I have spent many years of my elementary teaching career building a community of learners who approach math with eagerness. I’ve learned that students need to be mentally engaged in a challenging and worthwhile mathematical task that emphasizes the conceptual aspects of the mathematical topic and promotes the formation of mathematical connections if they are to learn skills with meaning and be able to use those skills to solve problems.

It is not so critical whether students “discover” everything for themselves but it is critical that students are allowed to do some genuine mathematical work on their own. If teachers do all the work and students are left only to copy and imitate and practice what the teacher has done, they are less likely to make sense of the material, remember it later, transfer it to new situations, or do well on standardized tests.

The most important thing with respect to student learning is the nature of the learning task students engage in. Students need to be encouraged to think and persist with respect to the mathematical task, and the teacher should refrain from stepping in too early to provide students with answers or tell them exactly what steps they should use. Rather, the teacher can support students by asking them questions that guide them toward mathematical learning. This can be effectively done in a range of instructional settings from the most student-centered to the most teacher-centered.

Reform-minded teachers pose problems and encourage students to think deeply about possible solutions. They promote making connections to other ideas within mathematics and other disciplines. They ask students to furnish proof or explanations for their work. They use different representations of mathematical ideas to foster students’ greater understanding. These teachers ask students to explain the mathematics.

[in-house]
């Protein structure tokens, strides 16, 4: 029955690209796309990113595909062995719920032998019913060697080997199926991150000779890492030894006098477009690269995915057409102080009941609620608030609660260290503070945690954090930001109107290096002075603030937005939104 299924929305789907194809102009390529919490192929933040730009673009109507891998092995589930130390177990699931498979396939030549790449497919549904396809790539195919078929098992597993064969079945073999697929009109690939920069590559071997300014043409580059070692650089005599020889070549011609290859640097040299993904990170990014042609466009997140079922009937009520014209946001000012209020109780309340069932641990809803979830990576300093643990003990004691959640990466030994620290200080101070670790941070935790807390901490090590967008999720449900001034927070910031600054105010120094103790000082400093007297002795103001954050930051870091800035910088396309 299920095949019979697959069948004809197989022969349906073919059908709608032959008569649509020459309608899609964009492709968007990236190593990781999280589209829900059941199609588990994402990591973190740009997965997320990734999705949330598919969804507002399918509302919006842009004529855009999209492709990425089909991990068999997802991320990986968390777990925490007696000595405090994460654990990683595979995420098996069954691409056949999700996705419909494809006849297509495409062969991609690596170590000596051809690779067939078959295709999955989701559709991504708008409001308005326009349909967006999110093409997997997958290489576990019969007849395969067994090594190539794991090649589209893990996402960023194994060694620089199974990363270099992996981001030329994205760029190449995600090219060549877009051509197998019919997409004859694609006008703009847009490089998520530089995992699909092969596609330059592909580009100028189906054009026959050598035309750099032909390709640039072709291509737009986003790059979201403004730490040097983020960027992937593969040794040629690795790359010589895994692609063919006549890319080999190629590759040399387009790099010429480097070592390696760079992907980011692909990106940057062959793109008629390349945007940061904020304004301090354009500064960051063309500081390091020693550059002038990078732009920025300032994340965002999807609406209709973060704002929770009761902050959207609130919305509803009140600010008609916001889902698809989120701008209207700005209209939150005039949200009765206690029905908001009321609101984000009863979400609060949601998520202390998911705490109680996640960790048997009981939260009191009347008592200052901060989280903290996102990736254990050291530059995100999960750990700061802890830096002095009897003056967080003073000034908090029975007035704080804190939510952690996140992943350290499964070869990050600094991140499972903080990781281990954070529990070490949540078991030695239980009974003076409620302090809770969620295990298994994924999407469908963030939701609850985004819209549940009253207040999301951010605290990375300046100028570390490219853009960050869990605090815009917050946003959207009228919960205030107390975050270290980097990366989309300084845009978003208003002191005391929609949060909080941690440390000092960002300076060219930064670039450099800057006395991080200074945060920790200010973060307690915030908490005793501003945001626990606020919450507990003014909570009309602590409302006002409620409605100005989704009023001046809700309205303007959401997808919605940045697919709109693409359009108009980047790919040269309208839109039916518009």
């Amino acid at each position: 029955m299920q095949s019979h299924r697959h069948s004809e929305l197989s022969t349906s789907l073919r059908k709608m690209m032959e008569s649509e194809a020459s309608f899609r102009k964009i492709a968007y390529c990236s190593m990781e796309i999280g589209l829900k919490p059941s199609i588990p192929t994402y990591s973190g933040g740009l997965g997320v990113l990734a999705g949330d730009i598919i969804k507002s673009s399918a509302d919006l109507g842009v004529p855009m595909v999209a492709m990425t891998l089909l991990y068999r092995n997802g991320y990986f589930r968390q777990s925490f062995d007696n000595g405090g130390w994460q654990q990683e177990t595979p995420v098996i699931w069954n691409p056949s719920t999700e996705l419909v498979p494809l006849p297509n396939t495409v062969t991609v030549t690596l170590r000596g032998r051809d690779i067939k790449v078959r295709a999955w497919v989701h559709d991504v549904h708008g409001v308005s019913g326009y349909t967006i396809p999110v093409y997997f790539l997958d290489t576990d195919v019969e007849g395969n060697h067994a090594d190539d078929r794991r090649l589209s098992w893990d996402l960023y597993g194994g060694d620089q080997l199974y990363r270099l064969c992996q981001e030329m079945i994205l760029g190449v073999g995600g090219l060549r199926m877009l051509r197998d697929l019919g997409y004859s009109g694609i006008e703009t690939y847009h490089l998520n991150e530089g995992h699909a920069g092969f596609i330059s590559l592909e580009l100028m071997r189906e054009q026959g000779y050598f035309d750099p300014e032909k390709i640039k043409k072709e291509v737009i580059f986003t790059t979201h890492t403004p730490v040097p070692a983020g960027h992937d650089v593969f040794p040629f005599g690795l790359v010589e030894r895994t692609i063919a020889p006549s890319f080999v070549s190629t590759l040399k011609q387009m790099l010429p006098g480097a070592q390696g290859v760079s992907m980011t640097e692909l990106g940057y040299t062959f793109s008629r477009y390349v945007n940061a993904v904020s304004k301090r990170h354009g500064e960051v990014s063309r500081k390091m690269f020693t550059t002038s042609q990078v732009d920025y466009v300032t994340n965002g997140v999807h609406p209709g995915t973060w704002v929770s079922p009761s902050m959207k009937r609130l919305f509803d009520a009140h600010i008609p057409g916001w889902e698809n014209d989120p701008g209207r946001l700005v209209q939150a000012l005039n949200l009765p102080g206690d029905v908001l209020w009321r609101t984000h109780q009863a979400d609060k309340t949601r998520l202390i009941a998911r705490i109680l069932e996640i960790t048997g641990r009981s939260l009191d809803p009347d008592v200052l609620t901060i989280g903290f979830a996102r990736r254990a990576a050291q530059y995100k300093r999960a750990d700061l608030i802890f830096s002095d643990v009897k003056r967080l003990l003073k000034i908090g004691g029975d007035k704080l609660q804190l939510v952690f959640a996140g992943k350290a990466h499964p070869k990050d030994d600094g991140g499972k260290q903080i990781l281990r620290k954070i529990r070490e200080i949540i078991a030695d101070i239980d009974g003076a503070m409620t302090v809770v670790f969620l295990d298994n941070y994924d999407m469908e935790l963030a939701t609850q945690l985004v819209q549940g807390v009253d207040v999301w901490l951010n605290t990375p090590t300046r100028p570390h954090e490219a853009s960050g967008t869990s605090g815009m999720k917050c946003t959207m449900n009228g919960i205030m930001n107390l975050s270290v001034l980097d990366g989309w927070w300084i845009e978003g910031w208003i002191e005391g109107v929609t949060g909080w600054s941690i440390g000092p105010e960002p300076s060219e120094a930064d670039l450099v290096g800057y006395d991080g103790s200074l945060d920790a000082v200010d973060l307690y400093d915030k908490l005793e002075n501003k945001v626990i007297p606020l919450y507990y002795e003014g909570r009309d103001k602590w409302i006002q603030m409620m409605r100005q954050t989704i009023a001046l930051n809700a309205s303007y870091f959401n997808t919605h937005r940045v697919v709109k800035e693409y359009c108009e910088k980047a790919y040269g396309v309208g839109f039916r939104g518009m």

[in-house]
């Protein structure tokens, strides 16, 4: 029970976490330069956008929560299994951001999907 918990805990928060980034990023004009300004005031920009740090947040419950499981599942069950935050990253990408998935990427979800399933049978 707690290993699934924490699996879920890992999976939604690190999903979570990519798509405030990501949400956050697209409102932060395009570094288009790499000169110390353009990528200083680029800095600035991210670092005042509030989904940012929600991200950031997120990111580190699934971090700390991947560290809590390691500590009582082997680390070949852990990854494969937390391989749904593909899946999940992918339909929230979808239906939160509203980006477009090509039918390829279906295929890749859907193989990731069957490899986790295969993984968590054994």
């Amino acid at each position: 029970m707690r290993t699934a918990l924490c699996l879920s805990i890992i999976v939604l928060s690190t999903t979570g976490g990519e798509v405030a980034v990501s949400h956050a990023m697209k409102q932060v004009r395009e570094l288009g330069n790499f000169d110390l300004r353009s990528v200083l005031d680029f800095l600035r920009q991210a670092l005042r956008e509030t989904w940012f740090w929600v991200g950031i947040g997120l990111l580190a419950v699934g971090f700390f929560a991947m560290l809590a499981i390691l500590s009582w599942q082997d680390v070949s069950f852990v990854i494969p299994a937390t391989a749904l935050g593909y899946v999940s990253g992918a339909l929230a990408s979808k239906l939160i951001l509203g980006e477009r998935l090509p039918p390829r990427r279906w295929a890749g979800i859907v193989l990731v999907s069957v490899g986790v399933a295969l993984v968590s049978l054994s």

I have found that math games are an engaging and mathematically challenging task that can effectively offer students the opportunity to be engaged and talking with one another, and where they are encouraged to question and think about the mathematics and mathematical relationships. Have you ever used a ditto or workbook page that could make that claim?

Of course, it is not enough to teach students the game and let them play it. It is the teacher’s responsibility to move from group to group, listen to the conversations, and ask probing questions. My most-used question is, “Can you convince your partner and me that you are correct?” After hearing the question several times, the students usually begin to ask the question of their partners without my prompting.

Other questions that are well worth asking are:

• What card do you need?

• Which cards would not be helpful?

• Prove to me that a ____ is what you need.

• Why do you think that?

• How did you know to try that strategy?

• How do you know you have an answer?

• Will this work with every number? Every similar situation?

• When will this strategy not work? Can you give a counterexample?

• Who has a different strategy?

• How is your answer like or different from another student’s?

• Can you repeat your classmate’s ideas in your own words?

• Do you agree or disagree with your classmate’s idea? Why?

Too often the teacher or the partner is willing to give the other player the answer, thus making it possible for that player to do no thinking whatsoever. The teacher’s or partner’s questions to that player should be:

• What can you do to help yourself? Use your fingers to count? Count the dots on the dice or cards? Use manipulatives to figure it out? Draw a picture? Start with something you already know?

**The power of questioning is in the answering. As teachers, we not only need to ask good questions to get good answers but need to ask good questions to promote the thinking required to give good answers.**